Pathologists embrace this feedback and must carefully consider all options. It’s clear, though, that this automation presents numerous advantages. Digital slide scanning, for example, minimizes barriers to pathology expertise. Experts around the world will now be available at the click of a mouse to view difficult cases and confirm diagnostic impressions without time delay and, hence, treatment delay. Underserved nations may now be better served. The Western world pattern of outsourcing in many sectors of the economy will be reversed as the vast intellectual capital in our practitioners will be sought and insourcing of diagnostic care will shift to where the expertise resides.
The quality of the imaging is also improved. From a general practice point of view, slides are viewable up to 40x with great clarity. Competition and Moore’s law will quickly close any existing gaps that the end user may find. Moore’s law states that computer speeds and computer storage improve logarithmically over time. Competition in this area will accelerate these improvements.
An overlooked advantage is that the technology allows for vastly improved ergonomics in day-to-day practice. Many pathologists experience shoulder or back discomfort by the end of a long diagnostic microscope day. With digital slides, images can be viewed on a large, high definition screen, eliminating the need to lean or hunch over. Improved comfort within the work setting inevitably improves productivity.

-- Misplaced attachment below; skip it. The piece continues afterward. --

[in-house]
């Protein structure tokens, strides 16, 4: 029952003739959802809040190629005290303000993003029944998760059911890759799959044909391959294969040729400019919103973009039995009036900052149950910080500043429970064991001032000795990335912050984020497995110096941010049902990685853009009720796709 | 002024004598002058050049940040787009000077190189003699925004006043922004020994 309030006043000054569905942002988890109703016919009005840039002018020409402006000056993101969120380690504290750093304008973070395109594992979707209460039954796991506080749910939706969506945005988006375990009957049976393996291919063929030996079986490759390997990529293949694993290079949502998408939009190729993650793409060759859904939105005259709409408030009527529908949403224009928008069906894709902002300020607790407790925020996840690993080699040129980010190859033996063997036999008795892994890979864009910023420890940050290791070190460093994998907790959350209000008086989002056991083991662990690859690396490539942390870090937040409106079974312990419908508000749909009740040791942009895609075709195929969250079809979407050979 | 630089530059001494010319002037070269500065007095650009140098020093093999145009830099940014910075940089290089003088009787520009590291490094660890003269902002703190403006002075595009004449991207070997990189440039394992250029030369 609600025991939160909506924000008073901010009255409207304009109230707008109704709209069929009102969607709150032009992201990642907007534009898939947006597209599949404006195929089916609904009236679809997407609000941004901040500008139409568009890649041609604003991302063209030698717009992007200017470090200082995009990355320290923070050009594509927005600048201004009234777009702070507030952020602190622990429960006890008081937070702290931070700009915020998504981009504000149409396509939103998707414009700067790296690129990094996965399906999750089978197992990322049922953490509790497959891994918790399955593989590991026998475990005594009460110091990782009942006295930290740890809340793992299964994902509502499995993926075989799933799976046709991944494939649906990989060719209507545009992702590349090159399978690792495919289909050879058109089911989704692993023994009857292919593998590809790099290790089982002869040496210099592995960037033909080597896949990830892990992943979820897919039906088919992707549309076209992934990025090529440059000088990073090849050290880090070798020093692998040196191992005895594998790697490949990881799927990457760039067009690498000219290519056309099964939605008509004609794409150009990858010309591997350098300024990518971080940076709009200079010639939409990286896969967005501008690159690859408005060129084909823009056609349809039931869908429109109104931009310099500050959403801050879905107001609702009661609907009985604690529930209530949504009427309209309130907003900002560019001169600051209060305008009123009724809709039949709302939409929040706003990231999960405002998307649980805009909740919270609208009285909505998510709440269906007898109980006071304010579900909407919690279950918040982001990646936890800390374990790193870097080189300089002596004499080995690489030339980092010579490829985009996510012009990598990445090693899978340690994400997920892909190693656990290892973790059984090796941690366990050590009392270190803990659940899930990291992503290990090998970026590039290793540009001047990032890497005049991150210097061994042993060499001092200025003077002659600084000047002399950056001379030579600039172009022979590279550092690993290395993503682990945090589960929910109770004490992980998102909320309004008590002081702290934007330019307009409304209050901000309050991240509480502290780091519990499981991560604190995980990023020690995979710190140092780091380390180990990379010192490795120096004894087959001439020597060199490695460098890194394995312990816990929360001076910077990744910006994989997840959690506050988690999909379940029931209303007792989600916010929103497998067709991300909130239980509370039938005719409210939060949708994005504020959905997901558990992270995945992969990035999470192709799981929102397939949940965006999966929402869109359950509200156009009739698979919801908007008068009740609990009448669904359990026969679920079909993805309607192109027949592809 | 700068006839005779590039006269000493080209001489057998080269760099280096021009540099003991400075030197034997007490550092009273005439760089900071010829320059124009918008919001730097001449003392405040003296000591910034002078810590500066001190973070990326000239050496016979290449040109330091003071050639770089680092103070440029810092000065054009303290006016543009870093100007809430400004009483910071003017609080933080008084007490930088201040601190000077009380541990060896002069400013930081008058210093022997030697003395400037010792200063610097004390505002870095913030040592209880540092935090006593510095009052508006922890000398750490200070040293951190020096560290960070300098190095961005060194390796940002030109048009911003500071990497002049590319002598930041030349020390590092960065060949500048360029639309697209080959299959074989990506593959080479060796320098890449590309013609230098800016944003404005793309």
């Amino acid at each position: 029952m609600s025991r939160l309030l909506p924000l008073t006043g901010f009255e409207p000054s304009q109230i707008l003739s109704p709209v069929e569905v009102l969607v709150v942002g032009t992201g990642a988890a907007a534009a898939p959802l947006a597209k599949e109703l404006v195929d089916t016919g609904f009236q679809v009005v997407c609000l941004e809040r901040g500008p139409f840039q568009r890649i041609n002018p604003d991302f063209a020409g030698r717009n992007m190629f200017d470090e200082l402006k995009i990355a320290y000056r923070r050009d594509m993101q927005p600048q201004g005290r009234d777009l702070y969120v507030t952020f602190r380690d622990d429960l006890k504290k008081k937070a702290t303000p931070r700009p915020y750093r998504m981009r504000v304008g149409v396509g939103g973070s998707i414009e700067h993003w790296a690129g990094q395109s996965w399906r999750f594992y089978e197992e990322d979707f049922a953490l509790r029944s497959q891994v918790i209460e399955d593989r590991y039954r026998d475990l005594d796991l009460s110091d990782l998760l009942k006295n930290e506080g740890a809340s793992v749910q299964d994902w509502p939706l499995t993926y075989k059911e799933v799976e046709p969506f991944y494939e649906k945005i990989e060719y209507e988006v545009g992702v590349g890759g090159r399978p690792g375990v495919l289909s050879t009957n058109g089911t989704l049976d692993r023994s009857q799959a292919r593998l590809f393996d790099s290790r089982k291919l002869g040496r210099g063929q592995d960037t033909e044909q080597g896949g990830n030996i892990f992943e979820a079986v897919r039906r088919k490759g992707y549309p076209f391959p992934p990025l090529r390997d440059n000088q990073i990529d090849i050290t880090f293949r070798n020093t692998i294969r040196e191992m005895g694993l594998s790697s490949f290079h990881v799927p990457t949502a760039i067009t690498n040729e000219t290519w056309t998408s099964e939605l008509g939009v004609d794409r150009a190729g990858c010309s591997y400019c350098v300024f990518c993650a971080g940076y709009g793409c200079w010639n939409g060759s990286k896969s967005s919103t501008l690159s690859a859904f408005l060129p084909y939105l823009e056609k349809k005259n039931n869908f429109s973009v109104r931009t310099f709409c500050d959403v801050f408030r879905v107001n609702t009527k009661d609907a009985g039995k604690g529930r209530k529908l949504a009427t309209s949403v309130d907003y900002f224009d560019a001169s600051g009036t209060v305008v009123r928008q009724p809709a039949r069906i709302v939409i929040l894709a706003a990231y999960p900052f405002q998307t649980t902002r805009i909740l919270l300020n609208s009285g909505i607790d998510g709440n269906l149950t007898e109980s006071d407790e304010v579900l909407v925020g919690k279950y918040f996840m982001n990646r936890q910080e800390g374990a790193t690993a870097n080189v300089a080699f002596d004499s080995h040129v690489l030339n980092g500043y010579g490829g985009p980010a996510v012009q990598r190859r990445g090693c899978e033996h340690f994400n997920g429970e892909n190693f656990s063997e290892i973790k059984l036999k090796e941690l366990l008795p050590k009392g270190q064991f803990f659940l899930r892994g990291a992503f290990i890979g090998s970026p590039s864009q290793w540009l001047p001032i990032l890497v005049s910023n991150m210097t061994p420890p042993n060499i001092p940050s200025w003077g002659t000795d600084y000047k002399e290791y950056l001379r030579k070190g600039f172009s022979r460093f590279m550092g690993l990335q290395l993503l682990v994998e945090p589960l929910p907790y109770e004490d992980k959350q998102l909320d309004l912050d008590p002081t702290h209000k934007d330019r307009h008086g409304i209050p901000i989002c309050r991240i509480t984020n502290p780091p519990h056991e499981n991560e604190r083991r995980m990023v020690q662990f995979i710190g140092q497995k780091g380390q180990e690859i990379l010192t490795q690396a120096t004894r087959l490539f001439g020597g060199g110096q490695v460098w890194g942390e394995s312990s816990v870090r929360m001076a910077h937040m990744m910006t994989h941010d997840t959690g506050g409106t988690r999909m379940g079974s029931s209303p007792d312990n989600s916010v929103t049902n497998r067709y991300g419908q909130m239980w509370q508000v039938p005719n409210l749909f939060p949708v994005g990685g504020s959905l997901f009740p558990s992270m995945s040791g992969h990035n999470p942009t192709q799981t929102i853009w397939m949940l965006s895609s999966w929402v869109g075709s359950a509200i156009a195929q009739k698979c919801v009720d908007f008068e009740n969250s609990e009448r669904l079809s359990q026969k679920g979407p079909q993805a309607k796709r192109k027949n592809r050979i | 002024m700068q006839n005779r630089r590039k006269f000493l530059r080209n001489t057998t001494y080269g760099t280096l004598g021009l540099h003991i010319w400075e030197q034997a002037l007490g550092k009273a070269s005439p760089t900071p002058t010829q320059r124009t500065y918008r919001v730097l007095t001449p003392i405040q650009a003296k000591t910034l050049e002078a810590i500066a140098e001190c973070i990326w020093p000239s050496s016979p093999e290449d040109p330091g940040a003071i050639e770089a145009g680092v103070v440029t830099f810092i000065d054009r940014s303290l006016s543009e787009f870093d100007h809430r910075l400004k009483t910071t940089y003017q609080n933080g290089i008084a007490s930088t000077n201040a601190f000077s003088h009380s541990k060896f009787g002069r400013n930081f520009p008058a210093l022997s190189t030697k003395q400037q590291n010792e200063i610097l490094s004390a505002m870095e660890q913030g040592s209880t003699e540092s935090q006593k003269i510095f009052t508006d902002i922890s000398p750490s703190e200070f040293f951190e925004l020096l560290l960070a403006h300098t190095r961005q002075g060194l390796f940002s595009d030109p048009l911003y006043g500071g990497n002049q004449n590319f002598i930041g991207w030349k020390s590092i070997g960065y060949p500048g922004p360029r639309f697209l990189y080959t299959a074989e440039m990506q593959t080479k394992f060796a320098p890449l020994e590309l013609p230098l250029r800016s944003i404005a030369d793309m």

Digitization of slides also presents the ability to archive vast amounts of diagnostic and research material, which can allow for cross institutional collaboration with major research and teaching databases. Digital data will be more readily available for those researching difficult or orphan diseases.
Is the cost to adopt digital microscopy inexpensive yet? The short answer is no, but consider this: The cost of not entering the digital realm may catch many labs off guard and by surprise, as contracts and expert microscope slide work may be repositioned in the market place. The technology certainly holds the possibility of shifting the current lab practice paradigms altogether. Those who adopt the technology will be strategically positioned for survival. Centers of diagnostic excellence will be those who can enter into the market of treatment of patients anywhere and everywhere with instant technology. In the realms of radiology, those who did not change were essentially forced out of the marketplace through retirement or attrition.
As a subspecialized board-certified dermatopathologist with a busy and growing practice, I have had the opportunity to use digital microscopy while at lectures, meetings and conferences to provide seamless, non-delayed care to distant patients back home. Imagine the possibility of viewing consultation work on your smart phone, laptop, iPad, etc. when you are away from the office to keep patient care on track. The technology exists to allow that current procedure and from my experience it works. The brave new world is indeed here. The future is now. The digital pathology revolution is intriguing, unique and exciting.
Dr. Cole was trained at the Mayo Clinic, Minneapolis, and in New York City with Dr. Ackerman in skin pathology. Dr. Cole is board-certified in anatomic pathology, clinical pathology and dermatopathology, has medical licenses in 15 states and runs a free standing, independent, local, regional and national dermatopathology service known as Cole Diagnostics Inc. in Boise, ID.